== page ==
|By Anotherdad (Anotherdad) on Tuesday, June 03, 2003 - 04:32 pm: Edit|
1. I think you have five good choices for your field.
2. Five or six schools is a practical minimum now.
3. Ohio is a big state. Which part are you in? -- it might help in thinking about prospects.
|By Crazyandy (Crazyandy) on Tuesday, June 03, 2003 - 06:39 pm: Edit|
Anotherdad: I live in the northeast part, near Youngstown/Warren.
As I see it, Ohio State is a great school. I know a few engineers who have married family friends that are really quite successful (welding eng and chemical eng). My parents and I are going to sit down after I return from Boys State in 2 weeks to kinda get a final feel for schools. My ECs are good and my grades are very high (1 B in hs and taking hardest courseload) but my ACT is a 24 . When I come back we're going to assess just how far away from home I think I can handle.
From my list of schools up top, OSU and Pitt are the only "for sure" schools that I have down. Most of my friends are going to either of those schools and have similar stats as I do. I'm also thinking of removing CMU and Penn and puting UVA and Michigan down. Maybe I'll apply to 1 private school but I have the best shot at state schools. I also realize that anywhere I go to college will be just fine and that the education i get there will be just as great. If you'd like to see my stats you can go to the "What are my Chances?" board and my topic is titled "Chances at the top 25" its near the top
|By Dadster (Dadster) on Tuesday, June 03, 2003 - 08:03 pm: Edit|
Andy, we didn't place any geographic limits for our kids searches. We actually encouraged a few extra apps, both to maximize the chances of getting into a good school and to increase the opportunity for a good aid package. About the only limit we placed was an understanding of how much we could contribute, with the balance to be made up with loans.
CMU has good merit aid, by the way. At Penn, you'll have to rely purely on need.
|By Anotherdad (Anotherdad) on Wednesday, June 04, 2003 - 05:24 pm: Edit|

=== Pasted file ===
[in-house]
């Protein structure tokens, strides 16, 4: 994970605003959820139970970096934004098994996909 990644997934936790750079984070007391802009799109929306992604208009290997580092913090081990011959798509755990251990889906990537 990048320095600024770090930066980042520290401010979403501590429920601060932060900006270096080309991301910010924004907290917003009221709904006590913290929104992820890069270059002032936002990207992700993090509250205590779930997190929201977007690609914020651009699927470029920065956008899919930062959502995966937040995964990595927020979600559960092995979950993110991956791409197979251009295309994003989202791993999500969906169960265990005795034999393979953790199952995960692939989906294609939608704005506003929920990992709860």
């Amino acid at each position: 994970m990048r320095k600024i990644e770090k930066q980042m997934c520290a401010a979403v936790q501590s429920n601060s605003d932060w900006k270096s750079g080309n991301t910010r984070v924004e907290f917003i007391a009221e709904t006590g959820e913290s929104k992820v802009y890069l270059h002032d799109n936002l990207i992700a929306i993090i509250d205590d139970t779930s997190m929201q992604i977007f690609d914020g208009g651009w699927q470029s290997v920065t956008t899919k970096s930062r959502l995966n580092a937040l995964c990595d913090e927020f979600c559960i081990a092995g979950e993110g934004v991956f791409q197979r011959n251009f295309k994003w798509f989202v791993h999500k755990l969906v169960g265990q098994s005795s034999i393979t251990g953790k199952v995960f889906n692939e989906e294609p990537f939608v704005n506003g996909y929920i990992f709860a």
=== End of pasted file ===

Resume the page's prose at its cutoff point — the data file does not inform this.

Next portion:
UVA would be very hard to get into from out of state, and they tend seek high test scores and GPAs. Not a good bet. Virginia Tech is a better school in your field, and not as hard to get in. It is also gaining prestige very quickly.
|By Crazyandy (Crazyandy) on Wednesday, June 04, 2003 - 09:54 pm: Edit|
don't count me out yet, anotherdad. I still have plenty of time to get my test scores up! apps arent due until January sometime and i can have another 2 cracks at both the ACT and SAT. I plan on prepping over the summer and maybe takin a class. My friend took a class at Kaplan and went from a 1280 to a 1450(if he can do it anyone can). Virginia Tech is a very good school. I have a cousin there for some sort of science major. Sorry to say I dont know much about them except their football team is pretty good haha. I'll have to check them out. As I see it, whether i get my test scores up or not, chances are i'll pick the easier admission state school over the private or harder state(especially if its in a hot area for pharmaceuticals) Can you think of any other state schools in the general area of VA that are good in engineering (chem and bio)? Also do you know where a lot of pharmaceutical plants are located? (do they tend to congregate in one of the country area (like the mid atlantic or northeast) or near a particular city (philadelphia or LA)?